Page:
Friday, October 30, 2020

Mastercard executive linked to money laundering scheme at FBME Bank accused of terrorist financing

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A Mastercard executive allegedly was involved in a money-laundering operation at a bank accused of terrorist financing and organised crime that had links to Wirecard, the disgraced German payments group.

A report commissioned by the owners of FBME Bank in Cyprus uncovered evidence of apparent criminal activity, including an alleged operation designed to trick the international card payments system into processing high-risk and potentially illegal transactions.

Private investigators found the “apparent involvement of a senior Mastercard employee in criminal activities” and recommended that the bank’s shareholders tell prosecutors in the United States that a source of the problem “may be with Mastercard”.

The investigation, called Project Waxwing, was commissioned after the US Treasury’s Financial Crimes Enforcement Network froze FBME out of the American banking system in 2014. It accused FBME of being used by customers to “facilitate money laundering, terrorist financing, transnational organised crime, fraud, sanctions evasion and other illicit activity”. Money processed by FBME was said to have links to internet child sex abuse and the Syria’s chemical weapons programme.

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Project Waxwing, along with two reports from Kroll, the corporate investigations firm, found problems with FBME’s card services division, which was linked to Wirecard via a key client, who was accused of helping to facilitate the alleged payments fraud.

The investigation by Nigel Brown and Alec Leighton, two former British police officers, found an operation allegedly involving hundreds of thousands of phantom transactions created to “circumvent or outmanoeuvre” anti-fraud and money-laundering systems within Visa and Mastercard.

The alleged intention was to “dilute” the high level of “chargebacks”, or returned transactions, being generated by illicit activity to avoid scrutiny from Visa and Mastercard. A chargeback occurs when a customer complains about a good or service. Their credit card company will refund them pending an investigation. High chargeback rates are a red flag for fraud. An unnamed Mastercard executive was alleged to have helped to facilitate the operation.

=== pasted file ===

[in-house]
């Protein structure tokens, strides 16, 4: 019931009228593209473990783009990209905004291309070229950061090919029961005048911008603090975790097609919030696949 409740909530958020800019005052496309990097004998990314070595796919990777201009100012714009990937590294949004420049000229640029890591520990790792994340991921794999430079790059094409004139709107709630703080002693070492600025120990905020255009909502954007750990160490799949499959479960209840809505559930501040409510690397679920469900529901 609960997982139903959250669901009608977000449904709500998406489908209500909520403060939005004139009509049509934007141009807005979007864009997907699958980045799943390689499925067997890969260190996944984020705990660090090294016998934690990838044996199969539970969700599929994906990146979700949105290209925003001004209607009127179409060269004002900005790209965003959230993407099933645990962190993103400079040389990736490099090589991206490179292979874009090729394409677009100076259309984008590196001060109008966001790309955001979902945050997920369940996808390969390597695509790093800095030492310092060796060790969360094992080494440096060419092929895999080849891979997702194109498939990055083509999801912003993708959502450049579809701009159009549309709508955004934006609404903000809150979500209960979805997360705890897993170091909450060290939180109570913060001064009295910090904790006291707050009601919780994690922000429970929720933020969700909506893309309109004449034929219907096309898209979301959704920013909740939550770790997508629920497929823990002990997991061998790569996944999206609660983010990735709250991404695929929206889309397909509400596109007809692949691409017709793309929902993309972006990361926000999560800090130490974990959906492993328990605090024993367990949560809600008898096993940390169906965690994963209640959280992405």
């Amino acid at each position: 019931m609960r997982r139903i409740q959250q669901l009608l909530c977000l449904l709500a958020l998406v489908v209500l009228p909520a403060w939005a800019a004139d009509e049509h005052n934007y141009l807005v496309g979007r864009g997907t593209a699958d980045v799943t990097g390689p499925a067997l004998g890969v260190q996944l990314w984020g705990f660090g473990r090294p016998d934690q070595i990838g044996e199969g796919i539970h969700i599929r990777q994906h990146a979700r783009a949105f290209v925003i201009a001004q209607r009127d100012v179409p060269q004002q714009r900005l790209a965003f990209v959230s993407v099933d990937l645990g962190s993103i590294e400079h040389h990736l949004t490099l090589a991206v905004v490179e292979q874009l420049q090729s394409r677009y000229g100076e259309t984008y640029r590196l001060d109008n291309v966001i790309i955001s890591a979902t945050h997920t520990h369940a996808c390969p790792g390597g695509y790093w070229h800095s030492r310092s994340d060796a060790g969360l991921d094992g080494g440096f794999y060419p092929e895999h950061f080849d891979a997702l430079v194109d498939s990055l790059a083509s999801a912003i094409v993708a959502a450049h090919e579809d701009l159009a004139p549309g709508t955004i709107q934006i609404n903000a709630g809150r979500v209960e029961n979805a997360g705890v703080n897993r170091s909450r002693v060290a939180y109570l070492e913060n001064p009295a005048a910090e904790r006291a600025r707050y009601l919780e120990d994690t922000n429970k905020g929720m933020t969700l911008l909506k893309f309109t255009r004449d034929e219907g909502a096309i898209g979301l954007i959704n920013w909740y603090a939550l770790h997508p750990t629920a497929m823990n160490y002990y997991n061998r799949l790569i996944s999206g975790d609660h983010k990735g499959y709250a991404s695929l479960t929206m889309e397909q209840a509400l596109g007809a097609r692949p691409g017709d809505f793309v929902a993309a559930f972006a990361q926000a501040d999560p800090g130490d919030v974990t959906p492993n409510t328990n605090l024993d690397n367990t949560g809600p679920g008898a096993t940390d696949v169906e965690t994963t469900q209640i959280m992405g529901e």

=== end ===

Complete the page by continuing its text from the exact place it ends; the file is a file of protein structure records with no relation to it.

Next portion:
Pinging “phantom” transactions back and forth via UK and Cyprus shell companies added apparently innocuous payments that diluted the fraud ratio, allowing illicit activity to continue, the investigators concluded.

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Last year Mr Brown and Mr Leighton and Dangate and Barrington, their investigations firms, were sued successfully by Ayoub-Farid Michel Saab and Fadi Michel Saab, the brothers who owned FBME, for breach of confidentiality. This was after the Waxwing findings were reported to law enforcement and regulatory authorities. Fadi Michel Saab died this year.

A Kroll report commissioned in the wake of the disclosures, seen by The Times, found that the bank’s senior management had “collaborated with a third-party group to launder the proceeds of potentially illegal activity” between 2010 and 2014.

A spokesman for FBME’s shareholders said that the Mastercard allegations were a “fantasy”, that the Financial Crimes Enforcement Network’s allegations had not been proven and that the court had found that the private investigators’ findings were not “supported by any evidence base”. They claimed that Kroll’s 2015 report had been “written from the investigators’ fake affidavits”. An earlier one commissioned by Visa, which also found serious problems, had resulted in action, including the resignation of a card services boss, they said.

Fraser Perring, a short-seller who raised concerns with Mastercard and Visa about Wirecard, said the emergence of the alleged operation would increase scrutiny over card companies’ efforts to tackle payments fraud.

Mr Leighton said that he and Mr Brown could not comment on the investigations, but added: “I am encouraged that our vindication may be on the horizon.” Wirecard and Visa declined to comment on the case. A spokeswoman for Mastercard also would not comment on the case but said it “maintains a rigorous enforcement process”, with responses including fines or the suspension or termination of a licence.

Original article on thetimes.co.uk

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